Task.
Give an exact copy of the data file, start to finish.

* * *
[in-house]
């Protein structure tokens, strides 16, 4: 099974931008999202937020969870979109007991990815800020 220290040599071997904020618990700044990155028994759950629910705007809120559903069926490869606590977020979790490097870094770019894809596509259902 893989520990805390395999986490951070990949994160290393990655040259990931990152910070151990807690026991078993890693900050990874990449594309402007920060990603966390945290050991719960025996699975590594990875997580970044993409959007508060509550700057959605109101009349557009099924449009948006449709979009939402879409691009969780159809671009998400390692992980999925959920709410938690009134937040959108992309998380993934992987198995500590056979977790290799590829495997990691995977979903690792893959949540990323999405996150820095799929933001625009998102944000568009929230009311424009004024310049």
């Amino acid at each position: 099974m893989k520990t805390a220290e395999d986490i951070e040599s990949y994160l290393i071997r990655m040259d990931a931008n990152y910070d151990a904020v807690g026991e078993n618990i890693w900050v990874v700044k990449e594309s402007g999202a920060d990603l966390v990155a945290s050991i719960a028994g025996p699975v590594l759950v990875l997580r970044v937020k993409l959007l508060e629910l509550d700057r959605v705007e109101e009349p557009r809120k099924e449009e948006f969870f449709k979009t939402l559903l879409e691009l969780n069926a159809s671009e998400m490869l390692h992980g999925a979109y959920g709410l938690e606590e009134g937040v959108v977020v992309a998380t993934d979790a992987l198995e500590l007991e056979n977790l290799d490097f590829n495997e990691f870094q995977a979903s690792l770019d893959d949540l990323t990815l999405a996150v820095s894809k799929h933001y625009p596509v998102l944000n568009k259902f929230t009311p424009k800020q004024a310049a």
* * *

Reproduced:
[in-house]
């Protein structure tokens, strides 16, 4: 099974931008999202937020969870979109007991990815800020 220290040599071997904020618990700044990155028994759950629910705007809120559903069926490869606590977020979790490097870094770019894809596509259902 893989520990805390395999986490951070990949994160290393990655040259990931990152910070151990807690026991078993890693900050990874990449594309402007920060990603966390945290050991719960025996699975590594990875997580970044993409959007508060509550700057959605109101009349557009099924449009948006449709979009939402879409691009969780159809671009998400390692992980999925959920709410938690009134937040959108992309998380993934992987198995500590056979977790290799590829495997990691995977979903690792893959949540990323999405996150820095799929933001625009998102944000568009929230009311424009004024310049």
């Amino acid at each position: 099974m893989k520990t805390a220290e395999d986490i951070e040599s990949y994160l290393i071997r990655m040259d990931a931008n990152y910070d151990a904020v807690g026991e078993n618990i890693w900050v990874v700044k990449e594309s402007g999202a920060d990603l966390v990155a945290s050991i719960a028994g025996p699975v590594l759950v990875l997580r970044v937020k993409l959007l508060e629910l509550d700057r959605v705007e109101e009349p557009r809120k099924e449009e948006f969870f449709k979009t939402l559903l879409e691009l969780n069926a159809s671009e998400m490869l390692h992980g999925a979109y959920g709410l938690e606590e009134g937040v959108v977020v992309a998380t993934d979790a992987l198995e500590l007991e056979n977790l290799d490097f590829n495997e990691f870094q995977a979903s690792l770019d893959d949540l990323t990815l999405a996150v820095s894809k799929h933001y625009p596509v998102l944000n568009k259902f929230t009311p424009k800020q004024a310049a």